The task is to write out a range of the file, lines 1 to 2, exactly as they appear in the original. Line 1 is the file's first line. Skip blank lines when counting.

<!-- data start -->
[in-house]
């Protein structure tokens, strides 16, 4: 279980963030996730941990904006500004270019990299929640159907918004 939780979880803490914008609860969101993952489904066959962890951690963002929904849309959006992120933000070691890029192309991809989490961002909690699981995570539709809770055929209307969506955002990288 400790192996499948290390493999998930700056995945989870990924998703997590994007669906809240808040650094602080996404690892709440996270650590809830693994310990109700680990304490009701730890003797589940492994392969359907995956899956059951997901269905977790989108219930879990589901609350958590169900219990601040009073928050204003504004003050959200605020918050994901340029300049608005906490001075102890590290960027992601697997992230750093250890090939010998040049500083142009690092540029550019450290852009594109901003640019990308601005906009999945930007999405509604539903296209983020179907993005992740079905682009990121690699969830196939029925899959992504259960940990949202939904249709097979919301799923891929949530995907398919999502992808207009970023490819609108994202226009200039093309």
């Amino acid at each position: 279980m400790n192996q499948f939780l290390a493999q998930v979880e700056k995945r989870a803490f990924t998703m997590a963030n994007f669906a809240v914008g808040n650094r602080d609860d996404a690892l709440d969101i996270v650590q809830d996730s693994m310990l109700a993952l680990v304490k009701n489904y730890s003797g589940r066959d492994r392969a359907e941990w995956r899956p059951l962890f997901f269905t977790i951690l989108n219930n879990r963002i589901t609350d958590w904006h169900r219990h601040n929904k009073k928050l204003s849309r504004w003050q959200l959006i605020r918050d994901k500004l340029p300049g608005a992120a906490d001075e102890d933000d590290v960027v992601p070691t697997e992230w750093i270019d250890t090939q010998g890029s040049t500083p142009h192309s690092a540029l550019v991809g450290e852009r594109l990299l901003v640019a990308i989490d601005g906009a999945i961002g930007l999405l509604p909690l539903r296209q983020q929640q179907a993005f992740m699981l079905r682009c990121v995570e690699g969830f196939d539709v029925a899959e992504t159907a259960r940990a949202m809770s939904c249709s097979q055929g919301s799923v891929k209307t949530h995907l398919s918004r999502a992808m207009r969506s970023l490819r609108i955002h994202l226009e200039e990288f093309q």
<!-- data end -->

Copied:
[in-house]
């Protein structure tokens, strides 16, 4: 279980963030996730941990904006500004270019990299929640159907918004 939780979880803490914008609860969101993952489904066959962890951690963002929904849309959006992120933000070691890029192309991809989490961002909690699981995570539709809770055929209307969506955002990288 400790192996499948290390493999998930700056995945989870990924998703997590994007669906809240808040650094602080996404690892709440996270650590809830693994310990109700680990304490009701730890003797589940492994392969359907995956899956059951997901269905977790989108219930879990589901609350958590169900219990601040009073928050204003504004003050959200605020918050994901340029300049608005906490001075102890590290960027992601697997992230750093250890090939010998040049500083142009690092540029550019450290852009594109901003640019990308601005906009999945930007999405509604539903296209983020179907993005992740079905682009990121690699969830196939029925899959992504259960940990949202939904249709097979919301799923891929949530995907398919999502992808207009970023490819609108994202226009200039093309």